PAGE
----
Oyugi M, Bashiri G, Baker EN and K Johnson-Winters (2016) Investigating the reaction mechanism of F420-dependent glucose-6-phosphate dehydrogenase from Mycobacterium tuberculosis: kinetic analysis of the wild-type and mutant enzymes. Biochemistry.55:5566-5577. 

 

Check out our collaborators: 

Associate Professor Colin Jackson, Australian National University

Dr Chris Greening, Monash University, Australia 

Assistant Professor Kayunta Johnson-Winters, University of Texas at Arlington, USA

 

 

(Bio)synthesis of natural productsOur research on coenzyme F420 has led to the discovery that this cofactor plays a key role in secondary metabolism of bacteria. We have so far identified two groups of antibiotics whose biosynthesis we have identified as requiring F420; tetracyclines and thiopeptides. We are currently investigating biosynthesis of a wide range of natural products, as well as developing a novel chemoenzymatic platform to produce them in the laboratory.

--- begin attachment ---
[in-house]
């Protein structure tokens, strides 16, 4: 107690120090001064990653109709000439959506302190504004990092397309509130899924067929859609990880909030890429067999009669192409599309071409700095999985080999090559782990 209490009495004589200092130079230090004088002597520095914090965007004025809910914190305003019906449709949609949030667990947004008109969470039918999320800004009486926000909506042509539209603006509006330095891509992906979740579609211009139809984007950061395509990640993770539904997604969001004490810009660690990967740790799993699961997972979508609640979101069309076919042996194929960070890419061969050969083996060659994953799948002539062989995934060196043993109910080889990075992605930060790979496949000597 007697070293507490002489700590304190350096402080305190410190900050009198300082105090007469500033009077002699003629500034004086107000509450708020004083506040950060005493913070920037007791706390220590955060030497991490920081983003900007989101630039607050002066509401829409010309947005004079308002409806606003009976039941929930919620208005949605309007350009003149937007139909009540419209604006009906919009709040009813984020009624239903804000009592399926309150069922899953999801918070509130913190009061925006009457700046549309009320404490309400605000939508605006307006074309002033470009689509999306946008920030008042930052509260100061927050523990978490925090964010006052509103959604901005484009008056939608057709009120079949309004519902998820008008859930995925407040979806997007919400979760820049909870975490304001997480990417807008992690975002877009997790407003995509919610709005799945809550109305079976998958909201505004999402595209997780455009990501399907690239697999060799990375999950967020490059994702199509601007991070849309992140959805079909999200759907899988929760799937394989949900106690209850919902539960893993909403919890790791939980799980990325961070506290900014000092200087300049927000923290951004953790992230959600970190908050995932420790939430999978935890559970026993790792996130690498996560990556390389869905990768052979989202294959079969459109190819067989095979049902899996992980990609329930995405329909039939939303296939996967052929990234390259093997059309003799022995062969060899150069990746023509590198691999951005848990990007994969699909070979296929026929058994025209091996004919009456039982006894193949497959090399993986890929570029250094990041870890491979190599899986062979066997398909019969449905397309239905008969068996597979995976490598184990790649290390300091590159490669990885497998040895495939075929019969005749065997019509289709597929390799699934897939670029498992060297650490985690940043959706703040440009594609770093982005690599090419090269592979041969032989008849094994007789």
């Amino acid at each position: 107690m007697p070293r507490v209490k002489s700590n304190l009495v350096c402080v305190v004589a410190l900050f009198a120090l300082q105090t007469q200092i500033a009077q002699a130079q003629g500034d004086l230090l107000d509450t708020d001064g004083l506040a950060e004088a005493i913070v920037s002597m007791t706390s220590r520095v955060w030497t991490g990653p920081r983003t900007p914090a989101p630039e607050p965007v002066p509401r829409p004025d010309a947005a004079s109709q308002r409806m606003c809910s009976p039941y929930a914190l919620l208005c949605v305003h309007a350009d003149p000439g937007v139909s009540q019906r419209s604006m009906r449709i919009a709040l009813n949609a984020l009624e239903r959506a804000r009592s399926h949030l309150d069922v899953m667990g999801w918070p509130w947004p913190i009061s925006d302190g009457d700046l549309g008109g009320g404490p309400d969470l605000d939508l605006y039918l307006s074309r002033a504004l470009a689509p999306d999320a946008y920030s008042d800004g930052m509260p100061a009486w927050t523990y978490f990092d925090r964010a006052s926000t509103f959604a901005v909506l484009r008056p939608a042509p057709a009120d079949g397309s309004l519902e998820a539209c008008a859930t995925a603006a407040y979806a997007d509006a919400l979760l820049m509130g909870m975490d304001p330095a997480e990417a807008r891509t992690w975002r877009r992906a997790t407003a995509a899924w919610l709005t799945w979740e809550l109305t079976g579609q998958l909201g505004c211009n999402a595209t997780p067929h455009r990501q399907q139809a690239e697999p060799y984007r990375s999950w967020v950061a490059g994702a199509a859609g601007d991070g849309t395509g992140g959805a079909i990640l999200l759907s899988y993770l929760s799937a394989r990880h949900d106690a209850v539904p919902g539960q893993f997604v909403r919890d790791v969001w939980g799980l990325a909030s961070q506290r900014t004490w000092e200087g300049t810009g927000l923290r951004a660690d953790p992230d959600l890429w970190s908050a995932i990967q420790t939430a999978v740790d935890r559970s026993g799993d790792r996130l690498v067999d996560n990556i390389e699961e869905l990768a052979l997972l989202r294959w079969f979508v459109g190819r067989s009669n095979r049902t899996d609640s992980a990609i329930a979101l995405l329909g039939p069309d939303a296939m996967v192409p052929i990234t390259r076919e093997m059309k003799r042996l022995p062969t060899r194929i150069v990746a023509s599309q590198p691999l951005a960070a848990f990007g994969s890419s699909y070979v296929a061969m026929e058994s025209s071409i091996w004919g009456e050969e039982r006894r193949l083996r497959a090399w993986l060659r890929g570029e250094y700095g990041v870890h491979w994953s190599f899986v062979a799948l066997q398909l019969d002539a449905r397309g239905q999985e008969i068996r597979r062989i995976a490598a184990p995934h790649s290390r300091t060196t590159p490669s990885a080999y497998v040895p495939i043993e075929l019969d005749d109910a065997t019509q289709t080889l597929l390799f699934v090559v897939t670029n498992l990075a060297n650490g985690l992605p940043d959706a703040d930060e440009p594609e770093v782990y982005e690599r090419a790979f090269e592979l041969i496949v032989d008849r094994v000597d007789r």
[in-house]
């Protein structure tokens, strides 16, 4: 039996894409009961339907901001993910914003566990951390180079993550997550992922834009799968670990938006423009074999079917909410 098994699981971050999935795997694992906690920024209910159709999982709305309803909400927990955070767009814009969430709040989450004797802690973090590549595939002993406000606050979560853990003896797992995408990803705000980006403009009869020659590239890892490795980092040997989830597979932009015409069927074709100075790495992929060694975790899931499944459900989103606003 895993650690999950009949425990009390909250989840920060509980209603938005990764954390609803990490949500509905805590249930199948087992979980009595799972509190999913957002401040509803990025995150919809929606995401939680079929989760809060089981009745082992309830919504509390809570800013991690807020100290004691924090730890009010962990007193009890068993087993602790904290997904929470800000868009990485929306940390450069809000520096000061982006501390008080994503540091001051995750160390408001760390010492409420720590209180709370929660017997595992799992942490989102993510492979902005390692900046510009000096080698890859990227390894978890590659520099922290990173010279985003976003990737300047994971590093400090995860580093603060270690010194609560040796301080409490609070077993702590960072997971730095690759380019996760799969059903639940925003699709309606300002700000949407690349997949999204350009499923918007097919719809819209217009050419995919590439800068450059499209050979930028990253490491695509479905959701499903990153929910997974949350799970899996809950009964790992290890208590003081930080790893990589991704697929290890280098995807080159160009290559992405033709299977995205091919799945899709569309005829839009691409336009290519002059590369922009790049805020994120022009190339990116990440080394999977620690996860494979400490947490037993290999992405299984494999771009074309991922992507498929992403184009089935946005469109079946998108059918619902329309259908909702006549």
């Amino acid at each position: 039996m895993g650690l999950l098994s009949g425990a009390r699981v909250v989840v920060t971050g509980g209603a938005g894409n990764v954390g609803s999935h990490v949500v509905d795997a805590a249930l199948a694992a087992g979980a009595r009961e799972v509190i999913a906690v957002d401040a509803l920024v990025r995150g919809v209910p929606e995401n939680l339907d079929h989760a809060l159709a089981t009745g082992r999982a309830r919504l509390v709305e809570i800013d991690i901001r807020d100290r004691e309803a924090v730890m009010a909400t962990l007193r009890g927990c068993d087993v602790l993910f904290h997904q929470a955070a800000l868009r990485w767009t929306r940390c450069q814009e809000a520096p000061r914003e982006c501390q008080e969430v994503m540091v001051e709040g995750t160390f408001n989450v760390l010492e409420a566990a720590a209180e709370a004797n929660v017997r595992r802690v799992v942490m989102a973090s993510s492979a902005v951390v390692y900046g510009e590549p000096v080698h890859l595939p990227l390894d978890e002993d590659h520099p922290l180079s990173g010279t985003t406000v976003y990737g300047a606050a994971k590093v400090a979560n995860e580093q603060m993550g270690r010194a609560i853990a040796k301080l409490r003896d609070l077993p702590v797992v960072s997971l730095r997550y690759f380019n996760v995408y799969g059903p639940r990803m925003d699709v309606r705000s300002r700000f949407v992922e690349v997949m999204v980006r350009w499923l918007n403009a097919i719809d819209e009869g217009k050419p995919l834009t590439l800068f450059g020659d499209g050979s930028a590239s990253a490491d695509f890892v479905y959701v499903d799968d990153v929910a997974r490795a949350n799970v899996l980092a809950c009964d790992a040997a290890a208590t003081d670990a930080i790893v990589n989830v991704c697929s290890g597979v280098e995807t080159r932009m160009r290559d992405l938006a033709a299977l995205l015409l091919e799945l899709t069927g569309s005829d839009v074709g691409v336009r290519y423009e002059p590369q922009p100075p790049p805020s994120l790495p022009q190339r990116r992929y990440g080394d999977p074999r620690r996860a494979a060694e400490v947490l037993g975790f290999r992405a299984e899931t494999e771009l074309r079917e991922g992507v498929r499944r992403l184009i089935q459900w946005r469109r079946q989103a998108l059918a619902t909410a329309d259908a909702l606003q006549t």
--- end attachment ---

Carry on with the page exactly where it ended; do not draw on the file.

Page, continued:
For more information see:

Ichikawa H, Bashiri G and WL Kelly (2018) Biosynthesis of the thiopeptins and identification of an F420H2‑dependent dehydropiperidine reductase. J. Am. Chem. Soc.140:10749-10756. 

Wang P, Bashiri G, Gao X, Sawaya MR and Y Tang (2013) Uncovering the enzymes that catalyze the final steps in oxytetracycline biosynthesis. J. Am. Chem. Soc.135(19):7138-7141.

 

Check out our collaborators: 

Associate Professor Wendy Kelly, Georgia Institute of Technology, USA

Professor Meifeng Tao, Shanghai Jiao Tong University,China

Professor Margaret Brimble, University of Auckland